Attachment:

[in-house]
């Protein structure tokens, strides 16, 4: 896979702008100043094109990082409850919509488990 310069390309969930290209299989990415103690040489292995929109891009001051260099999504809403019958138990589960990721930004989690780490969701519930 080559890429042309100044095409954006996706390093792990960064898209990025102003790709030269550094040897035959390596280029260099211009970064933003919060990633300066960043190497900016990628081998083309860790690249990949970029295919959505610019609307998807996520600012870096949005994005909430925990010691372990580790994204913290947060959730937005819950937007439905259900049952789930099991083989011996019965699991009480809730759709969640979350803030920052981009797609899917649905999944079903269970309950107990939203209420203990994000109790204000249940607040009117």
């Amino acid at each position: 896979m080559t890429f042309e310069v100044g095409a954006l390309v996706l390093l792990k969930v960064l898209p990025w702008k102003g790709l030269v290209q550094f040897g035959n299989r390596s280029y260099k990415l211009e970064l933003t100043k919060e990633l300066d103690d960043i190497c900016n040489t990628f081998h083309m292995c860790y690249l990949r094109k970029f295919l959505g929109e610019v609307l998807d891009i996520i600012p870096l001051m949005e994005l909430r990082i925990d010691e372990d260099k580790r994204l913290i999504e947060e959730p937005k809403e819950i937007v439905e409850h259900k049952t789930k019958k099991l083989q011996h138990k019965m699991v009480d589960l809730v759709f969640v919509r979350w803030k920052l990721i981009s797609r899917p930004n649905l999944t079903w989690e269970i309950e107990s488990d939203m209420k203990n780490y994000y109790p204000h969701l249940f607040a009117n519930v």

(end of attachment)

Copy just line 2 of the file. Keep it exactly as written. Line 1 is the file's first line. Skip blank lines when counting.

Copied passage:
């Protein structure tokens, strides 16, 4: 896979702008100043094109990082409850919509488990 310069390309969930290209299989990415103690040489292995929109891009001051260099999504809403019958138990589960990721930004989690780490969701519930 080559890429042309100044095409954006996706390093792990960064898209990025102003790709030269550094040897035959390596280029260099211009970064933003919060990633300066960043190497900016990628081998083309860790690249990949970029295919959505610019609307998807996520600012870096949005994005909430925990010691372990580790994204913290947060959730937005819950937007439905259900049952789930099991083989011996019965699991009480809730759709969640979350803030920052981009797609899917649905999944079903269970309950107990939203209420203990994000109790204000249940607040009117």